Fixing an out of memory error

2024-05-02 05:54:00 +07:00 by Mark Smith

Yesterday I ran into a memory error which can be a scary error when you are developing software.

It's scary because it often means the software you are developing has a bug which is causing a memory leak. That's when as the program runs and the memory garbage collector isn't able to clean up some part of the memory you are using. The leak bug tends to be located in some form of loop, so the program runs, but gets slower and slower because each time around the loop the memory of the machine the program is executing on fills up a bit more. Eventually it crashes with a memory error. Typically memory leak bugs are very difficult to find. You need all sorts of special tooling, which you run to profile your code, then you analyse graphs and huge amounts of nonsensical looking data from memory dump files. It's a big ordeal.

The other possibility with memory errors is something less scary. Sometimes you are just pushing the program to reach the system limits, there's no bug, it's just that you have inputed so much data into your running program that the program runs out of memory. There is the possibility that the program could be refactored to use less memory, but there is no memory leak bug hidden somewhere. The program is behaving as expected. In these situations increasing the memory allocation assigned to the program tends to fix the issue, and that's quite straight forward to do.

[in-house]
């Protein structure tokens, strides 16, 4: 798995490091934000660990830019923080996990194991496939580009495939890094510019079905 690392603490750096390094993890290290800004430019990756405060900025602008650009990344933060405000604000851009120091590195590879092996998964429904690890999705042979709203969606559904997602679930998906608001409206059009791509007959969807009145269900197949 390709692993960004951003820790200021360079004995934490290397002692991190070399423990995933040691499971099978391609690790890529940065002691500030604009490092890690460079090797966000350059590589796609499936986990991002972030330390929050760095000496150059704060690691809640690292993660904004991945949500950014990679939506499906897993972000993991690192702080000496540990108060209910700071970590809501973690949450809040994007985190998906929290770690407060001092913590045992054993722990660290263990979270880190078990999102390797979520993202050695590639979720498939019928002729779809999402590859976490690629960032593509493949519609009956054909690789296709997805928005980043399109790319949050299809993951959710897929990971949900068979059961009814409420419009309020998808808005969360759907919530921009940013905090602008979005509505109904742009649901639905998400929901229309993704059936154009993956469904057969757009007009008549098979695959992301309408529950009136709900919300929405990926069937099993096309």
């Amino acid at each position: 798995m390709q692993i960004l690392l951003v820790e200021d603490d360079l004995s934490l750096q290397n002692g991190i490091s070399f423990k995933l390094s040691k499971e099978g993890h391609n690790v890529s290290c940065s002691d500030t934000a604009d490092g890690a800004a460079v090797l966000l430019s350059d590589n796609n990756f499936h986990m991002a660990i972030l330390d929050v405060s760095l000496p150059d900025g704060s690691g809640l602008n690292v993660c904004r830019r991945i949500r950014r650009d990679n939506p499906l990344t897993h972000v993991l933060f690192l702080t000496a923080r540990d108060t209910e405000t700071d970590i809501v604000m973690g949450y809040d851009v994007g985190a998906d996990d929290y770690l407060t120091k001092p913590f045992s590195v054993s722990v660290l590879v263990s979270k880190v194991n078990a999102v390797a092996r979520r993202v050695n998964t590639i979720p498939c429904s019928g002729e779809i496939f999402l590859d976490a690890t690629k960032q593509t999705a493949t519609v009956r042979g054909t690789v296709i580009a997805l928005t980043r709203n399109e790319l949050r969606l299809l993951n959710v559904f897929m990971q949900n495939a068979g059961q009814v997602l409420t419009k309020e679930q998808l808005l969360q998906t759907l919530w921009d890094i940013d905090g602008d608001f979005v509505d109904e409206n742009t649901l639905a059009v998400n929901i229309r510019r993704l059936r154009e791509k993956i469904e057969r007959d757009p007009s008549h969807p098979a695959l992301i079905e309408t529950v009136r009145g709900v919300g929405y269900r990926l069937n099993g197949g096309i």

I fixed the memory error by adding the --max_old_space_size option to the node process. Before doing that though, I verified that running the build using the posts data set from the week before completed without error. That confirmed that the memory error started happening after that point, that I had just added a few too many blog markdown files, which pushed the program to fill up it's memory allocation.

You can up the memory allocation directly on the node process:

node --max_old_space_size=4096 app.js

The other way to do it if you want a bit more flexibilty and you want to keep your npm scripts tidy, is to set an environment variable called NODE_OPTIONS. When node runs it will pickup any options you put in this variable and apply them:

export NODE_OPTIONS=--max_old_space_size=4096

You can add that to your bashrc file so it get set automatically. That's outside of the scope of this article.

Since I'm running the build in a Github action, it's easy to set a new environment variable either at global or step level using the following syntax in the workflow yaml file:

env: NODE_OPTIONS: --max_old_space_size=4096

That's it now when you run the static file generator it should hopefully complete without a memory error.

For enquiries about my consulting, development, training and writing services, aswell as sponsorship opportunities contact me directly via email. More details about me here.